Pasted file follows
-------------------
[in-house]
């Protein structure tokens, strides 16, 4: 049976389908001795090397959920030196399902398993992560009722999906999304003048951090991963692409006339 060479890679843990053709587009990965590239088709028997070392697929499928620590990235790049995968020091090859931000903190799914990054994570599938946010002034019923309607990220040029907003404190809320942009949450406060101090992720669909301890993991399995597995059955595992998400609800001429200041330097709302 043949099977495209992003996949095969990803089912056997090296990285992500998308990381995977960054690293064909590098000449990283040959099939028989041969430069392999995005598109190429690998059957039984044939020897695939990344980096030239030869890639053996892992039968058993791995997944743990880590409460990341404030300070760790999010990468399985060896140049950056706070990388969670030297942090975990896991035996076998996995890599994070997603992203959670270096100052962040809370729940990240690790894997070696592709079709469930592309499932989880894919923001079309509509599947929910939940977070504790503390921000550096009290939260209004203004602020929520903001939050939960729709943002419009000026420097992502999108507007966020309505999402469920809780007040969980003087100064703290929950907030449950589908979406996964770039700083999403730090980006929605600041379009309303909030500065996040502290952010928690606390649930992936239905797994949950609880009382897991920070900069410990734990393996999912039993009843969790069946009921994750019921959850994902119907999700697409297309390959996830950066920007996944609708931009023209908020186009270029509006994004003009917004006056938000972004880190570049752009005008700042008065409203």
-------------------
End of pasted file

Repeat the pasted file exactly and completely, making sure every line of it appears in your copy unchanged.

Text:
[in-house]
């Protein structure tokens, strides 16, 4: 049976389908001795090397959920030196399902398993992560009722999906999304003048951090991963692409006339 060479890679843990053709587009990965590239088709028997070392697929499928620590990235790049995968020091090859931000903190799914990054994570599938946010002034019923309607990220040029907003404190809320942009949450406060101090992720669909301890993991399995597995059955595992998400609800001429200041330097709302 043949099977495209992003996949095969990803089912056997090296990285992500998308990381995977960054690293064909590098000449990283040959099939028989041969430069392999995005598109190429690998059957039984044939020897695939990344980096030239030869890639053996892992039968058993791995997944743990880590409460990341404030300070760790999010990468399985060896140049950056706070990388969670030297942090975990896991035996076998996995890599994070997603992203959670270096100052962040809370729940990240690790894997070696592709079709469930592309499932989880894919923001079309509509599947929910939940977070504790503390921000550096009290939260209004203004602020929520903001939050939960729709943002419009000026420097992502999108507007966020309505999402469920809780007040969980003087100064703290929950907030449950589908979406996964770039700083999403730090980006929605600041379009309303909030500065996040502290952010928690606390649930992936239905797994949950609880009382897991920070900069410990734990393996999912039993009843969790069946009921994750019921959850994902119907999700697409297309390959996830950066920007996944609708931009023209908020186009270029509006994004003009917004006056938000972004880190570049752009005008700042008065409203």